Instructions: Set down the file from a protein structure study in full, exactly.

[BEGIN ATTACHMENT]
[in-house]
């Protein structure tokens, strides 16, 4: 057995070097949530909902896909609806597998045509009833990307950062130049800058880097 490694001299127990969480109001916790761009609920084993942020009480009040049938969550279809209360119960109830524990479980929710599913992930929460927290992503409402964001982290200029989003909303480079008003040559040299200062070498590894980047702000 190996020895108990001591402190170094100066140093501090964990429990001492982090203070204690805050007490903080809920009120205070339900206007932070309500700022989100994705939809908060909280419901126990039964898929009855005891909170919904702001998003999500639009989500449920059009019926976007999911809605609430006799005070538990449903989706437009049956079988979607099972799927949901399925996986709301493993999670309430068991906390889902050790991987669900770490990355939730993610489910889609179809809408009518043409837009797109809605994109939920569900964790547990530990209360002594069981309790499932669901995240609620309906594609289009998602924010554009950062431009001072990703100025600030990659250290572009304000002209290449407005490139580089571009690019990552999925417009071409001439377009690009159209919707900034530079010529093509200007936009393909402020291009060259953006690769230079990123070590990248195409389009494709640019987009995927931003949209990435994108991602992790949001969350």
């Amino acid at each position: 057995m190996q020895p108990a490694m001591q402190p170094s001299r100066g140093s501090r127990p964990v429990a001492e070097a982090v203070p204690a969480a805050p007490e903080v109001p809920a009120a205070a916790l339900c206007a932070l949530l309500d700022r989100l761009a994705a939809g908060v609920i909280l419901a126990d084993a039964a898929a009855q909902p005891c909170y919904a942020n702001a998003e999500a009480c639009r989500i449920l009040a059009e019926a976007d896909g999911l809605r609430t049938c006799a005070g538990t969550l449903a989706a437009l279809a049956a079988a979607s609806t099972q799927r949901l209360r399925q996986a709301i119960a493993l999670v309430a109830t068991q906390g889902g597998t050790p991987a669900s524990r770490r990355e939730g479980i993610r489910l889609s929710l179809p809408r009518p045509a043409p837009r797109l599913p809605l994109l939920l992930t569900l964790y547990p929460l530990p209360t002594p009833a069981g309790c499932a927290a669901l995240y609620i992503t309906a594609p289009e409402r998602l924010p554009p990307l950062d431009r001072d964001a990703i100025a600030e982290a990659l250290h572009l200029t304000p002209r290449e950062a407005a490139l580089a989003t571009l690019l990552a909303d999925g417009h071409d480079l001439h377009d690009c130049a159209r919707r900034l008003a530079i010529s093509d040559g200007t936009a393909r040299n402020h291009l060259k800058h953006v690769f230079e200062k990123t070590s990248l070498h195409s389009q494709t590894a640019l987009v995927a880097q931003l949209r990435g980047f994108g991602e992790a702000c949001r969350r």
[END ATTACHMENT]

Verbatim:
[in-house]
């Protein structure tokens, strides 16, 4: 057995070097949530909902896909609806597998045509009833990307950062130049800058880097 490694001299127990969480109001916790761009609920084993942020009480009040049938969550279809209360119960109830524990479980929710599913992930929460927290992503409402964001982290200029989003909303480079008003040559040299200062070498590894980047702000 190996020895108990001591402190170094100066140093501090964990429990001492982090203070204690805050007490903080809920009120205070339900206007932070309500700022989100994705939809908060909280419901126990039964898929009855005891909170919904702001998003999500639009989500449920059009019926976007999911809605609430006799005070538990449903989706437009049956079988979607099972799927949901399925996986709301493993999670309430068991906390889902050790991987669900770490990355939730993610489910889609179809809408009518043409837009797109809605994109939920569900964790547990530990209360002594069981309790499932669901995240609620309906594609289009998602924010554009950062431009001072990703100025600030990659250290572009304000002209290449407005490139580089571009690019990552999925417009071409001439377009690009159209919707900034530079010529093509200007936009393909402020291009060259953006690769230079990123070590990248195409389009494709640019987009995927931003949209990435994108991602992790949001969350």
């Amino acid at each position: 057995m190996q020895p108990a490694m001591q402190p170094s001299r100066g140093s501090r127990p964990v429990a001492e070097a982090v203070p204690a969480a805050p007490e903080v109001p809920a009120a205070a916790l339900c206007a932070l949530l309500d700022r989100l761009a994705a939809g908060v609920i909280l419901a126990d084993a039964a898929a009855q909902p005891c909170y919904a942020n702001a998003e999500a009480c639009r989500i449920l009040a059009e019926a976007d896909g999911l809605r609430t049938c006799a005070g538990t969550l449903a989706a437009l279809a049956a079988a979607s609806t099972q799927r949901l209360r399925q996986a709301i119960a493993l999670v309430a109830t068991q906390g889902g597998t050790p991987a669900s524990r770490r990355e939730g479980i993610r489910l889609s929710l179809p809408r009518p045509a043409p837009r797109l599913p809605l994109l939920l992930t569900l964790y547990p929460l530990p209360t002594p009833a069981g309790c499932a927290a669901l995240y609620i992503t309906a594609p289009e409402r998602l924010p554009p990307l950062d431009r001072d964001a990703i100025a600030e982290a990659l250290h572009l200029t304000p002209r290449e950062a407005a490139l580089a989003t571009l690019l990552a909303d999925g417009h071409d480079l001439h377009d690009c130049a159209r919707r900034l008003a530079i010529s093509d040559g200007t936009a393909r040299n402020h291009l060259k800058h953006v690769f230079e200062k990123t070590s990248l070498h195409s389009q494709t590894a640019l987009v995927a880097q931003l949209r990435g980047f994108g991602e992790a702000c949001r969350r």